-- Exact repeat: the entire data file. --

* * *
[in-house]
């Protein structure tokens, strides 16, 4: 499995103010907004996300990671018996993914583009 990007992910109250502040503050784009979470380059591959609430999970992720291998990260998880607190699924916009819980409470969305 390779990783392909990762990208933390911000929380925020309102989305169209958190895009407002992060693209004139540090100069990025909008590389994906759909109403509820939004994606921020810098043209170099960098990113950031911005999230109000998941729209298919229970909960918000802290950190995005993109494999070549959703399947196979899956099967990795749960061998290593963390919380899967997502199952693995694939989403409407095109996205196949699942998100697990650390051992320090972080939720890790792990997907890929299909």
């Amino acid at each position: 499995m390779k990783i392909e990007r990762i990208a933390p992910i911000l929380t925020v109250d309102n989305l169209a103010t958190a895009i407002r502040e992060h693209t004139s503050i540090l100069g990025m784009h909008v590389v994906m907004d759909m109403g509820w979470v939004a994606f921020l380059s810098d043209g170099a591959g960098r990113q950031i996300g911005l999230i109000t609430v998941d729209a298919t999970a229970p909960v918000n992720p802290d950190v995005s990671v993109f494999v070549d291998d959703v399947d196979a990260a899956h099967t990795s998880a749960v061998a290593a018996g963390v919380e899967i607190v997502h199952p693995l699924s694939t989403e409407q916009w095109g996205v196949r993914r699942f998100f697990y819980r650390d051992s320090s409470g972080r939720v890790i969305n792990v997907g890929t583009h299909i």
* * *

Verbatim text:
[in-house]
């Protein structure tokens, strides 16, 4: 499995103010907004996300990671018996993914583009 990007992910109250502040503050784009979470380059591959609430999970992720291998990260998880607190699924916009819980409470969305 390779990783392909990762990208933390911000929380925020309102989305169209958190895009407002992060693209004139540090100069990025909008590389994906759909109403509820939004994606921020810098043209170099960098990113950031911005999230109000998941729209298919229970909960918000802290950190995005993109494999070549959703399947196979899956099967990795749960061998290593963390919380899967997502199952693995694939989403409407095109996205196949699942998100697990650390051992320090972080939720890790792990997907890929299909």
């Amino acid at each position: 499995m390779k990783i392909e990007r990762i990208a933390p992910i911000l929380t925020v109250d309102n989305l169209a103010t958190a895009i407002r502040e992060h693209t004139s503050i540090l100069g990025m784009h909008v590389v994906m907004d759909m109403g509820w979470v939004a994606f921020l380059s810098d043209g170099a591959g960098r990113q950031i996300g911005l999230i109000t609430v998941d729209a298919t999970a229970p909960v918000n992720p802290d950190v995005s990671v993109f494999v070549d291998d959703v399947d196979a990260a899956h099967t990795s998880a749960v061998a290593a018996g963390v919380e899967i607190v997502h199952p693995l699924s694939t989403e409407q916009w095109g996205v196949r993914r699942f998100f697990y819980r650390d051992s320090s409470g972080r939720v890790i969305n792990v997907g890929t583009h299909i």